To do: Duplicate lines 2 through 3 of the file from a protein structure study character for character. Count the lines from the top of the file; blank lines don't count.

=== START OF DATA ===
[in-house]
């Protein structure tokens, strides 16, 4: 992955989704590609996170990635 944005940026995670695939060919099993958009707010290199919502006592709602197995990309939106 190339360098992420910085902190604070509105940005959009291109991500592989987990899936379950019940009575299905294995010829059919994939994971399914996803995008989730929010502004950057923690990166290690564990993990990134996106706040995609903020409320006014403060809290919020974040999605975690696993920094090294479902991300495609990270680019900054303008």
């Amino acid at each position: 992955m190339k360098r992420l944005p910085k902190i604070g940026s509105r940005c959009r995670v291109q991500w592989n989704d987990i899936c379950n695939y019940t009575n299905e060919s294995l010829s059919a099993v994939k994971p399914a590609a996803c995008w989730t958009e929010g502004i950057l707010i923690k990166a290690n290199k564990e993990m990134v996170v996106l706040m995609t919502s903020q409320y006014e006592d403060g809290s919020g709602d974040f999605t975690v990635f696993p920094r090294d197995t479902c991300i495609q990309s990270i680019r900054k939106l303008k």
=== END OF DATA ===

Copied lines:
């Protein structure tokens, strides 16, 4: 992955989704590609996170990635 944005940026995670695939060919099993958009707010290199919502006592709602197995990309939106 190339360098992420910085902190604070509105940005959009291109991500592989987990899936379950019940009575299905294995010829059919994939994971399914996803995008989730929010502004950057923690990166290690564990993990990134996106706040995609903020409320006014403060809290919020974040999605975690696993920094090294479902991300495609990270680019900054303008």
């Amino acid at each position: 992955m190339k360098r992420l944005p910085k902190i604070g940026s509105r940005c959009r995670v291109q991500w592989n989704d987990i899936c379950n695939y019940t009575n299905e060919s294995l010829s059919a099993v994939k994971p399914a590609a996803c995008w989730t958009e929010g502004i950057l707010i923690k990166a290690n290199k564990e993990m990134v996170v996106l706040m995609t919502s903020q409320y006014e006592d403060g809290s919020g709602d974040f999605t975690v990635f696993p920094r090294d197995t479902c991300i495609q990309s990270i680019r900054k939106l303008k």